Dining in the Digital Age

As traffic slows, how do restaurant operators keep and capture customers? By cracking the code of restaurant app usage, according to Revenue Management Solutions (RMS). 

The data analytics firm did some decoding by asking 330-plus restaurant consumers what app features were most valuable – and what turned them away. (Cracking the Code of Restaurant App Usage, November 2023)

What Customers Value

RMS segmented respondents by generation, and while preferences varied, all ages placed the most value on: 

  1. Exclusive deals
  2. Loyalty-based incentives 
  3. Customization

What They Don’t Value

On the other hand, crashes or technical issues ranked as the biggest pet peeve. 

Restaurant apps need to run seamlessly, but so do in-store operations. The second most discouraging aspect of an app has nothing to do with its technology – one in five respondents hate experiencing issues when picking up or receiving their order. 

By Generation

Beyond deals, loyalty program incentives and the ability to customize, the generations enjoy slightly different aspects of their favorite brand’s app. 

Gen Z places a higher value on the ease of group orders and nutritional info. They join their slightly older counterparts (millennials) in the pleasure of in-app games and challenges.

Millennials, Gen Xers and boomers were more interested in bargains – these generations valued in-app exclusive deals. Boomers also like restaurant apps that make reordering their favorites and finding the brand’s nearest location easy. 

By Spend 

When analyzing the difference among buying habits, frequent QSR users (ordering from a quick-service restaurant at least 5x per week) ranked customization as a critical feature of an app while also valuing group orders and nutritional insights. 

Big spenders use apps to customize, reorder favorites, find their nearest location, and check nutritional info. Their opposites – the cost-conscious – unsurprisingly value apps that offer deals and loyalty incentives.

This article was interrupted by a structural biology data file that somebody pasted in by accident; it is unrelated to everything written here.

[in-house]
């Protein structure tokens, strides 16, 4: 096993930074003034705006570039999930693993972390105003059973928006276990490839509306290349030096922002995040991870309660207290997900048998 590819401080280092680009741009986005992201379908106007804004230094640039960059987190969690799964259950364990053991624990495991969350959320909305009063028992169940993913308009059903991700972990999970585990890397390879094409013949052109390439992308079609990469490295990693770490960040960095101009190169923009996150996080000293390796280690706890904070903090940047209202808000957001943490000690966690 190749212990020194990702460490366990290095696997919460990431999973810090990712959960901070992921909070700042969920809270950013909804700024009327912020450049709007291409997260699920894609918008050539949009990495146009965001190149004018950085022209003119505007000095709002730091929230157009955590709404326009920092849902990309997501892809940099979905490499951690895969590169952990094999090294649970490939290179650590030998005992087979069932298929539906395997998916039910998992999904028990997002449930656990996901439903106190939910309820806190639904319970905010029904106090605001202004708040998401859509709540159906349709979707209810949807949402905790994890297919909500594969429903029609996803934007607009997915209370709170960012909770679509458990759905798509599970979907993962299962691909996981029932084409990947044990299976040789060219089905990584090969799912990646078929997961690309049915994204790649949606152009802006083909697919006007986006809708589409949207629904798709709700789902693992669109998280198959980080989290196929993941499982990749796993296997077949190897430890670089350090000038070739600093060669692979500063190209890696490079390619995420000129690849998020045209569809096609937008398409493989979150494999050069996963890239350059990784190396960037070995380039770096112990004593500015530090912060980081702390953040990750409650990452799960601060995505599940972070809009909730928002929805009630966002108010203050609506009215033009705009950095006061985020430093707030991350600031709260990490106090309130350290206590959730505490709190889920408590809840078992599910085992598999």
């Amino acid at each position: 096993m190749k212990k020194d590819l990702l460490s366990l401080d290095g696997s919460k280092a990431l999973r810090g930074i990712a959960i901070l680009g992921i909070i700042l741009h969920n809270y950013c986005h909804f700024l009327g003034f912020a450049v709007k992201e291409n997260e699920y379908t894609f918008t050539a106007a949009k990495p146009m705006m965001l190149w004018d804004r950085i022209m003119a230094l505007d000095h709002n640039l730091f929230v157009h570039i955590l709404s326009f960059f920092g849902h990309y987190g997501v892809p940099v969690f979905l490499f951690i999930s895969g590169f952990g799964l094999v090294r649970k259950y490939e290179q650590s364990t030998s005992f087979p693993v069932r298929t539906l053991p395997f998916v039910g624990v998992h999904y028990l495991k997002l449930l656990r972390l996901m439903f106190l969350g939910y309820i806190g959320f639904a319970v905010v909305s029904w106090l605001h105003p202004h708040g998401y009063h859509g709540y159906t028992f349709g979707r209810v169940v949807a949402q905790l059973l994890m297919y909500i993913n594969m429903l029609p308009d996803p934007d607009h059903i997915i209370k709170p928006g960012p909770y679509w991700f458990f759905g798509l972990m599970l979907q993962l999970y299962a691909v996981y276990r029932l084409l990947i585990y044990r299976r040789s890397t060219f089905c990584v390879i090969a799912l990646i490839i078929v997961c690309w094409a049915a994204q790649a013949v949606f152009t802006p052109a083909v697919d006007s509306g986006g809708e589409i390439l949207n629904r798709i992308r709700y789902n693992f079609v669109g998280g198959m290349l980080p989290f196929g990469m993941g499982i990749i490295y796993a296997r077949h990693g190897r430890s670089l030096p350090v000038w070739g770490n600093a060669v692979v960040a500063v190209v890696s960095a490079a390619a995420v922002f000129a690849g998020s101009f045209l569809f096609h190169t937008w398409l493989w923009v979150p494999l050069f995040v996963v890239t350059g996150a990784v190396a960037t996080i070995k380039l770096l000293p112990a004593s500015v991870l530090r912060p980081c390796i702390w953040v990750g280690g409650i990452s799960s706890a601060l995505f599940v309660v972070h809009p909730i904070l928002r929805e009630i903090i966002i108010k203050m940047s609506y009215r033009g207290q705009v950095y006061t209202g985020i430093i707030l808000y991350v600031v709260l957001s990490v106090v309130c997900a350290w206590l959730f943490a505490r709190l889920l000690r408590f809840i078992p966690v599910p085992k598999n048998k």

What Does this All Mean to Operators? 

First, a reminder to use an app’s agility to understand and cater to your customers. Take advantage of differences among the generations and usage. Gamify if your average customer is younger. Make reordering frictionless if you attract the pre-1965 crowd. And remember,  consumers expect companies to deliver personalized interactions and most get frustrated when this doesn’t happen. 

According to our research, the investment in personalization pays off. Customers using a restaurant-branded app are more loyal than non-app users. They are also a captive audience for targeted offers that come in handy when increasing daypart traffic, for example, or reaching lapsed customers. 

And always remember, apps can’t be ignored. In an earlier survey on app usage (Q1 2023: Restaurant Apps, Loyalty Programs and Dining Choices), RMS found that a majority of respondents had at least two restaurant apps, and nearly 40 percent of frequent users had more restaurant apps than the year before. 

Most importantly, according to RMS COO Mark Kuperman, consumers spend more and come more often when using an app. 

“We observe, on average, that checks ordered through a restaurant app are 15-25 percent higher than in-store/drive-thru checks,” he notes. 

Which brings us to “suggestive selling.” Upselling is just plain easier when built into an app. Apps, unlike employees, don’t need suggestive selling training, and they never forget to upsell during the lunch rush. 

So when should you upsell items on your app? According to RMS’ menu optimization research, suggesting additional items before checkout proves to be significantly more profitable. In its menu study, participants were most open to suggestions when items were shown while exploring the menu. Impressively, 18 percent of participants opted to purchase a suggested item during their exploration phase, compared to a mere 2 percent when the suggestion was made at checkout.

This type of specificity isn’t possible during an in-person interaction. 

Now Is the Time

Now is the time to crack the app code. In the upcoming Q1 2024 customer behavior report, RMS found that 72 percent of diners believe restaurant prices are higher, and they may be curbing their spending as a result. In January 2024, QSR traffic was down 4.5 percent and net sales dropped into negative territory for the first time in recent years. 

Restaurant apps, on the other hand, allow brands to do what we know positively affects the bottom line. Increase average check. Keep loyal customers. Regain lapsed customers. 

And it’s all in the palm of your (customers’) hand.